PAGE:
As an example of the incredible wines you'll receive as a Discovery Club member, here's what was featured in August 2023.
Domaine Allimant-Laugner Gentil
Winemakers Hubert and Nicolas Laugner are the 11th and 12th generations of their families that established Domaine Allimant-Laugner in 1724. They farm sustainably on 12 hectares planted with hillside vineyards at the foot of Haut Koenigsbourg along the Rhine River. They specialize in blending vines of different ages, and with the Gentil they revive the historic tradition of blending Alsatian varieties. It is a blend of 45% Riesling, 35% Muscat, and 20% Pinot Gris grapes grown in limestone and granite soils. The grapes macerate for 12 hours to draw out the Muscat before fermenting in stainless steel tanks for six weeks, followed by blending at the end of fermentation.
The Gentil is aromatic and appealing with notes of fresh white flowers and lime zest. On the palate it is crisp and balanced with flavors of citrus and fresh melon fruit. A versatile wine thanks to its fruity nose and fresh palate, it drinks well as an aperitif or with dinner.
The Bura family’s winemaking tradition in Croatia spans over sixteen generations. They have been farming the vineyards on their current property for five generations and producing wines that reflect their passion for their rugged land on the Dalmatian coast. Consisting of gravelly terraces with clay stones and red soil rich in minerals, their land faces south toward the sea and experiences a Mediterranean climate with dry hot summers and mild winters, and they farm here organically with no irrigation. The Rukatac grapes are hand-harvested and destemmed before fermenting in open vats with only native yeasts. After seven days of skin contact, the wine ages for four months in stainless steel inox tanks before coarse filtration and bottling.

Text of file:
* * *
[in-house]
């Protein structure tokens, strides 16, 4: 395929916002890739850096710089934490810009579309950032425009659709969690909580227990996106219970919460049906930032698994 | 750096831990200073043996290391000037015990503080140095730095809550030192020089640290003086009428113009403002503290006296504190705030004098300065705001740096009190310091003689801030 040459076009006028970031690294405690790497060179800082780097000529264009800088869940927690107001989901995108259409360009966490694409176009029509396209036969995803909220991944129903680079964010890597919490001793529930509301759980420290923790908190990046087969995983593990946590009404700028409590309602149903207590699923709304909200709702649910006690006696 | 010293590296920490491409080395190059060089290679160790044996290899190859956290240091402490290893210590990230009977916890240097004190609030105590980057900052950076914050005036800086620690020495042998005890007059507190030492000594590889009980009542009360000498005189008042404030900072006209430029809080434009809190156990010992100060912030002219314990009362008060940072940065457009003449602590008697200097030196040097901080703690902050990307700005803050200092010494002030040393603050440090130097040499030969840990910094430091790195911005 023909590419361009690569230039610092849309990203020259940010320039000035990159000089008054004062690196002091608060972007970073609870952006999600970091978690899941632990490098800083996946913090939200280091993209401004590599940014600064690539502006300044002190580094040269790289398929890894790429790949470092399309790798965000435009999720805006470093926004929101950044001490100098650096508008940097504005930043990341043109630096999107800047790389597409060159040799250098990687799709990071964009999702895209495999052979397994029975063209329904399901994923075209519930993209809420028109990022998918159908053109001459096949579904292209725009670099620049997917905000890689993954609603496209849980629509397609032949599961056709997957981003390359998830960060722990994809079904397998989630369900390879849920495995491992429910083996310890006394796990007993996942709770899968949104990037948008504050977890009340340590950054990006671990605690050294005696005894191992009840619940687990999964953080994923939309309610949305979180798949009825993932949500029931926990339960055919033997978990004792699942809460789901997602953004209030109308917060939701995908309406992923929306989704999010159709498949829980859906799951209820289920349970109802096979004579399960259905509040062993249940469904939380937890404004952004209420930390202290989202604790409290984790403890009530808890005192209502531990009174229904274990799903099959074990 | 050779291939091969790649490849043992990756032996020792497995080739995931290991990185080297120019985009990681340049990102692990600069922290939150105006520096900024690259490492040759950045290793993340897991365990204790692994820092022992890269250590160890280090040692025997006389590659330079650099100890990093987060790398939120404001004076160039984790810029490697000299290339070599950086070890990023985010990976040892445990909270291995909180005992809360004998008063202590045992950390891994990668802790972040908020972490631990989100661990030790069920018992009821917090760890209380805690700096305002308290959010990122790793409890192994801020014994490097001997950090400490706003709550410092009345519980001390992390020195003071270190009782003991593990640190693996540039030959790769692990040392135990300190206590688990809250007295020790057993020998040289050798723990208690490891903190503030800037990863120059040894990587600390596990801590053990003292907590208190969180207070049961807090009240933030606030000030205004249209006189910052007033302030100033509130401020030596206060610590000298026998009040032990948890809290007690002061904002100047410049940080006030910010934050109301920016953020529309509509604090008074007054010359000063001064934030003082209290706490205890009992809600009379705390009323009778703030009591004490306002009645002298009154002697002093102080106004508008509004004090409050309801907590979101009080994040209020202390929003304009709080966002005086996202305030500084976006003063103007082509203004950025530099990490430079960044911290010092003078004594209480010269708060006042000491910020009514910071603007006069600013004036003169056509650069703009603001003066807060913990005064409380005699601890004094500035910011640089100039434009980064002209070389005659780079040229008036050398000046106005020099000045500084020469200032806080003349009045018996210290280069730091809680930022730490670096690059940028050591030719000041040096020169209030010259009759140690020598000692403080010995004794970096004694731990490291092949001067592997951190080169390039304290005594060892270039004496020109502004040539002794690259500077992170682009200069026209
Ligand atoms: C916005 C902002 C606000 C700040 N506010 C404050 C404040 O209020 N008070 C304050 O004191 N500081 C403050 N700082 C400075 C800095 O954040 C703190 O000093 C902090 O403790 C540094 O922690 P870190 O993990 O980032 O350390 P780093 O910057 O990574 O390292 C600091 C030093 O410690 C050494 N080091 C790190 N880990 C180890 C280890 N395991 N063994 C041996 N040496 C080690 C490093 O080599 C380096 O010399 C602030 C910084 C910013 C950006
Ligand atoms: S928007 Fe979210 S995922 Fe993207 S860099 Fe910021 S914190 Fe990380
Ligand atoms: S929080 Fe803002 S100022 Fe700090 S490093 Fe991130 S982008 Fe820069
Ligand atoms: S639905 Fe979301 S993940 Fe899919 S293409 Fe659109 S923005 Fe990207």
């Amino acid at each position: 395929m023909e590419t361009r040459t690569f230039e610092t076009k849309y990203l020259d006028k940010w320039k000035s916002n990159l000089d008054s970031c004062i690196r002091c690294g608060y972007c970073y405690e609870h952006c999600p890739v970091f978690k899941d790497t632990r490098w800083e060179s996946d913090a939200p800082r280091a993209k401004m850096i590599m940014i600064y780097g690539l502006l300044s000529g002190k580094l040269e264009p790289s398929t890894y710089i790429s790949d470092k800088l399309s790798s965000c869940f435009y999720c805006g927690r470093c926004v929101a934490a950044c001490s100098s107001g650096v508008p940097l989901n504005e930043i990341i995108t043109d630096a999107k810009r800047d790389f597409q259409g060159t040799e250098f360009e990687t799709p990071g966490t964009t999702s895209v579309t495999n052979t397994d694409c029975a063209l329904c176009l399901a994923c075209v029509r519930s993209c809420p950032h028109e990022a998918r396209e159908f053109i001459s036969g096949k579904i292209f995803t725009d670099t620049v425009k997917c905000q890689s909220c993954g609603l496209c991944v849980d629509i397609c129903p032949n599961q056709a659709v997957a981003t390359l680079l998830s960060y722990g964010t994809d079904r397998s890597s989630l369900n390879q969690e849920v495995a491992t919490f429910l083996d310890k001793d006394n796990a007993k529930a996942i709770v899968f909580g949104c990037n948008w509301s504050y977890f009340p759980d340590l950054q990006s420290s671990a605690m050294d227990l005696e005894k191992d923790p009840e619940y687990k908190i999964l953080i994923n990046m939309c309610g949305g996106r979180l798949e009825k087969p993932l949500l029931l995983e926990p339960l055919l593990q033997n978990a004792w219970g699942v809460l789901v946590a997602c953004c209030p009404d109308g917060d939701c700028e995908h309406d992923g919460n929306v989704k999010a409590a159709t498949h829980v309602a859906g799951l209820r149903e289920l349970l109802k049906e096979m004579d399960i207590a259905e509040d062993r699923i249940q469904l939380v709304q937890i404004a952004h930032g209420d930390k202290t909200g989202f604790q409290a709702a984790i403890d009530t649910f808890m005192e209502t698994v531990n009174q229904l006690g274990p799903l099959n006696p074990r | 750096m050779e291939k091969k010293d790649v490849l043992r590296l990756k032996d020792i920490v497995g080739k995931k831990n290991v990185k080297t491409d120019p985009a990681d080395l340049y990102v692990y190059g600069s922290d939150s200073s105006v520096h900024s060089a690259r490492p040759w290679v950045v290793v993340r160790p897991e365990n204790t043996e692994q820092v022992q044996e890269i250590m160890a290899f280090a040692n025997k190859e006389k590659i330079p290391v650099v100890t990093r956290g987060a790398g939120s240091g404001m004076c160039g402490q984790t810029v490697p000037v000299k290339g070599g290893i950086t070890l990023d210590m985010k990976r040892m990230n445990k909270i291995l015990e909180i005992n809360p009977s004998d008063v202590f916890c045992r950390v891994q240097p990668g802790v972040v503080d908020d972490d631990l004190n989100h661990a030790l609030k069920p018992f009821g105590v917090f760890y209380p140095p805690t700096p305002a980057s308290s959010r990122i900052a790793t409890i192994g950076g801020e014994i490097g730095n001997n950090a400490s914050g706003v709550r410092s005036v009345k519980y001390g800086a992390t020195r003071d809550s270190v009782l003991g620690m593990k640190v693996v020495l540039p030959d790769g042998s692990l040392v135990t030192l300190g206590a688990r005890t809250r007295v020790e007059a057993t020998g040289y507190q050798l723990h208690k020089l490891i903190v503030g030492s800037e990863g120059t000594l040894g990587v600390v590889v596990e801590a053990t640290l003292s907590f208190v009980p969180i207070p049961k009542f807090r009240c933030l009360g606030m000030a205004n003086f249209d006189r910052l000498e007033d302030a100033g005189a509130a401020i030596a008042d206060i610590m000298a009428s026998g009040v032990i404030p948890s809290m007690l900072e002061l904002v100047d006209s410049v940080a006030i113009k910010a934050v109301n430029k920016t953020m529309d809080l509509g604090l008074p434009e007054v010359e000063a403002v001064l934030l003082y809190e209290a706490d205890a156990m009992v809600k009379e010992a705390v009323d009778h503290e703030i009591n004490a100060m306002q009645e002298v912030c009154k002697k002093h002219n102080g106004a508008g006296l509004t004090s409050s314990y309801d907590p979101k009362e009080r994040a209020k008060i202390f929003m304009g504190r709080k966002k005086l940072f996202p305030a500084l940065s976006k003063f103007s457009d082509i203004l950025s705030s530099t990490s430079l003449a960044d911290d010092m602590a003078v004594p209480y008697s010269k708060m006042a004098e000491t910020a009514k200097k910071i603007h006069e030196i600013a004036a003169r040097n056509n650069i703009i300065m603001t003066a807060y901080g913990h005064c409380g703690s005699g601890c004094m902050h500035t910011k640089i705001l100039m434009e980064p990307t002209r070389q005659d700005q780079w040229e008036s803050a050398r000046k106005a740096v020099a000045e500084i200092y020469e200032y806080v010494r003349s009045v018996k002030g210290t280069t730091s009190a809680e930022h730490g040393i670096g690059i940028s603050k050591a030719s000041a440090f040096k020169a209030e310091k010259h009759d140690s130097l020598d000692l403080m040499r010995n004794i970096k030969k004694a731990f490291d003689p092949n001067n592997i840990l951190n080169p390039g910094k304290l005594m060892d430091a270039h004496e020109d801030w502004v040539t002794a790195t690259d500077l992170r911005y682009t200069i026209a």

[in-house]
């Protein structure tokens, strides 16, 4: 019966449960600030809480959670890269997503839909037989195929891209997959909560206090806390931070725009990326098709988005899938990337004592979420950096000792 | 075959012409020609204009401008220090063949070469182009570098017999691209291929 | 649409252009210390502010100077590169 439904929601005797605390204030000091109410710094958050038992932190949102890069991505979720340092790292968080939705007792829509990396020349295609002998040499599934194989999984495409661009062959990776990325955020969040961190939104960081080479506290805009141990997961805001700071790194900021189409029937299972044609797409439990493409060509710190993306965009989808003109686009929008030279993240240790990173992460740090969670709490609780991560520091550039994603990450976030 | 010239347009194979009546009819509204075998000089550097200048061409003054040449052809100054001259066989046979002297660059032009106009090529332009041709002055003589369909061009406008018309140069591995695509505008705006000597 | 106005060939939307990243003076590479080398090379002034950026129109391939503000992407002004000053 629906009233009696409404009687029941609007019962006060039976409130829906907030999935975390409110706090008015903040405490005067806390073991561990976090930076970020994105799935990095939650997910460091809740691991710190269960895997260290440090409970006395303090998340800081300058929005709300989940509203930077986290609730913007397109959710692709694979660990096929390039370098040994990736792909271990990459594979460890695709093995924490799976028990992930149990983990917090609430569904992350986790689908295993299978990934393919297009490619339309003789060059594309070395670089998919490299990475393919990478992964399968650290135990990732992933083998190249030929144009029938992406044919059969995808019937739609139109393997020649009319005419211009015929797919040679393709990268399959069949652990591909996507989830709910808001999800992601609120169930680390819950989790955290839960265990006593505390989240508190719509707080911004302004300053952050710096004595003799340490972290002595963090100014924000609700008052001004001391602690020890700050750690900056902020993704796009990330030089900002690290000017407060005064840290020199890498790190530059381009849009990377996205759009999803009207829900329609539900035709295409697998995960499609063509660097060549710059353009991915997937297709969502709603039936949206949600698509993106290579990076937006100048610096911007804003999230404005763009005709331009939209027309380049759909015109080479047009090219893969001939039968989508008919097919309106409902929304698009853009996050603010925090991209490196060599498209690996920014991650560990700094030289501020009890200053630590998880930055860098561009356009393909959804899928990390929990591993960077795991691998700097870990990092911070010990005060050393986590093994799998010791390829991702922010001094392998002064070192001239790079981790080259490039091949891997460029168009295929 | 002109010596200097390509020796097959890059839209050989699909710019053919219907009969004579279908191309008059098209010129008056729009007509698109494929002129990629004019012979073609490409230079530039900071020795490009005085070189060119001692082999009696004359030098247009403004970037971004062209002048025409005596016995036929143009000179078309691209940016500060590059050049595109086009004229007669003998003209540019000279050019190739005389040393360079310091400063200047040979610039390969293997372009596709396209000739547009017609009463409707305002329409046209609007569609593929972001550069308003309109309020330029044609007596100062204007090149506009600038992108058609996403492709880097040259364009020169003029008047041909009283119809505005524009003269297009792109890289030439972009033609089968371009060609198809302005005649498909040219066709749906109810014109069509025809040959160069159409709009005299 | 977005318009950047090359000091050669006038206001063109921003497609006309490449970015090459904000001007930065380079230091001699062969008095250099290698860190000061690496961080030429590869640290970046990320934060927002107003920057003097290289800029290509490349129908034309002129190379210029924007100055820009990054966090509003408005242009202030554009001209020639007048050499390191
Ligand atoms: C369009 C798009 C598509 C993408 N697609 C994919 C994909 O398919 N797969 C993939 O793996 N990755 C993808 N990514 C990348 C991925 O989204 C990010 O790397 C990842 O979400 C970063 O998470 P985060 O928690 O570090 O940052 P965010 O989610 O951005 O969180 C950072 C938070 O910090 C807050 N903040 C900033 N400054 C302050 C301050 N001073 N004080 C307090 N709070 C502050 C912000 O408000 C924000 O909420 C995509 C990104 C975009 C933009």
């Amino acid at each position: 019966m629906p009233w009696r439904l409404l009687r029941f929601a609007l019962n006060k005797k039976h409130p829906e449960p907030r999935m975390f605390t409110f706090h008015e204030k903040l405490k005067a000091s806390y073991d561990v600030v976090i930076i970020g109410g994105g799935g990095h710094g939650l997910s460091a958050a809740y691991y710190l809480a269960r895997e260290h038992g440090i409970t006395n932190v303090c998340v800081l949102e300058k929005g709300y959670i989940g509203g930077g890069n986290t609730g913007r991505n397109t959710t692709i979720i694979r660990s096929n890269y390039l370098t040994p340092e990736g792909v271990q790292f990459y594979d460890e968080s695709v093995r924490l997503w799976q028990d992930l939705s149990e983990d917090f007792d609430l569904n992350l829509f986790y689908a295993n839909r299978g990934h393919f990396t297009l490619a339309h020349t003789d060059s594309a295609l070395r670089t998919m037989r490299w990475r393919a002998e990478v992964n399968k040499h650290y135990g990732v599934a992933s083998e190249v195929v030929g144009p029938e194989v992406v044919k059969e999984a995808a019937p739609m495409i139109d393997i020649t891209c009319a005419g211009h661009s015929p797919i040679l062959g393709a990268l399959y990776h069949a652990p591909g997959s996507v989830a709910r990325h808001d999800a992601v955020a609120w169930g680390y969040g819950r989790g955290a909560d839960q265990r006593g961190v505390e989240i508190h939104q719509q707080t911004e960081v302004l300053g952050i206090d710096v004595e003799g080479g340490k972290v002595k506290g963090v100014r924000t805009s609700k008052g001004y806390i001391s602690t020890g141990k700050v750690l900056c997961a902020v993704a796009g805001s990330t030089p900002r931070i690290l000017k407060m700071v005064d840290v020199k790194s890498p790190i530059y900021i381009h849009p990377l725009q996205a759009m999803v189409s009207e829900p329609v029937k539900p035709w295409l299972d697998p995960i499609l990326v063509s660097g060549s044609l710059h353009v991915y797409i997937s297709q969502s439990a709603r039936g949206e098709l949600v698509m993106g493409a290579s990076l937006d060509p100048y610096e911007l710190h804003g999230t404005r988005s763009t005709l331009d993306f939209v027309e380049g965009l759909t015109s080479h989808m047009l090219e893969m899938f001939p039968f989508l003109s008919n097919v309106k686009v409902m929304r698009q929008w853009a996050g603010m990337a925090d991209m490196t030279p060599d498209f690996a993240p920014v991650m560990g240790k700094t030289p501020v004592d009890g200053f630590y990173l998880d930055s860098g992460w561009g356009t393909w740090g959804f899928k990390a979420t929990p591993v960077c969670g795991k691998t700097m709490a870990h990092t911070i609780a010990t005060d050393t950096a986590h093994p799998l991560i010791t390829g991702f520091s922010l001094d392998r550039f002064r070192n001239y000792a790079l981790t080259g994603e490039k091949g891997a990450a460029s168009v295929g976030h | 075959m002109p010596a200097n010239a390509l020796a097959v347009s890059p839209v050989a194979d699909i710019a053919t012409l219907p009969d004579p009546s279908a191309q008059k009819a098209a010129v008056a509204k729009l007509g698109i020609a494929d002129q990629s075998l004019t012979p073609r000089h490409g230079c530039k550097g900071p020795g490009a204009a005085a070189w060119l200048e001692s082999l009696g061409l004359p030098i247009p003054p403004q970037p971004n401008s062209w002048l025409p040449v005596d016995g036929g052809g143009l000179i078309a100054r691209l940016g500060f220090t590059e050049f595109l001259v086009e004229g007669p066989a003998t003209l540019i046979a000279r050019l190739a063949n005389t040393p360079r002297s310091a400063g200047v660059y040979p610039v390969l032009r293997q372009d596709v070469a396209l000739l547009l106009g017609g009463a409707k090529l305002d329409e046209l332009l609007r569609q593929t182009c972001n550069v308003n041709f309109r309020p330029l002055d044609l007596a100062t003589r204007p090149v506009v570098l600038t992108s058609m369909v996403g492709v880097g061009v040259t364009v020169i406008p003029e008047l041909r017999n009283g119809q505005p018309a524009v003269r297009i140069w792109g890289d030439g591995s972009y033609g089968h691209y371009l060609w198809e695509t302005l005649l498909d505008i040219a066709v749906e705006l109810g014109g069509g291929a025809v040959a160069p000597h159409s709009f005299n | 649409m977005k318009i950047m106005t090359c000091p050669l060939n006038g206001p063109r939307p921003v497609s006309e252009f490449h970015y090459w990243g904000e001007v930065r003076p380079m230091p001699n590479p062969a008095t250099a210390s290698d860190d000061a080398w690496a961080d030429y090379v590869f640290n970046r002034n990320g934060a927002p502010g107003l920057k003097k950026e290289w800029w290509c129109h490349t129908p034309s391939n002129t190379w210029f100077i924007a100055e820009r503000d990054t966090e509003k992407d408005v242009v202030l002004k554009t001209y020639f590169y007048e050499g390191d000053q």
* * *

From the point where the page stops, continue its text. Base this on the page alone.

A mineral-driven skin contact white, the Rukatac is golden in the glass and rich on the nose with fruit and floral aromas. On the palate it is fresh and bright with ripe apple and herbs, along with a mineral backbone. Its rustic salinity pairs well with shellfish and fattier fish, as well as pork.
Casal de Ventozela ‘Ve-Ve’ Vinho Verde Rosé
In the heart of the Vinho Verde region in Portugal, the Cortinhas family runs a 27-hectare estate with a strong focus on traditional grape varieties. They hold a sustainable farming system certification called Integrated Production that regards the entire vineyard as an ecosystem and focuses on soil fertility and a diverse environment. The ‘Ve-Ve’ is 100% Espadeiro, a red grape native to the region that is known for producing light-bodied wines. Grown in granitic soil receiving sea breezes off the Atlantic, the grapes are hand-harvested, then macerated and pressed whole cluster. They are fermented in stainless steel and spend three months on the lees before a light fining and filtering.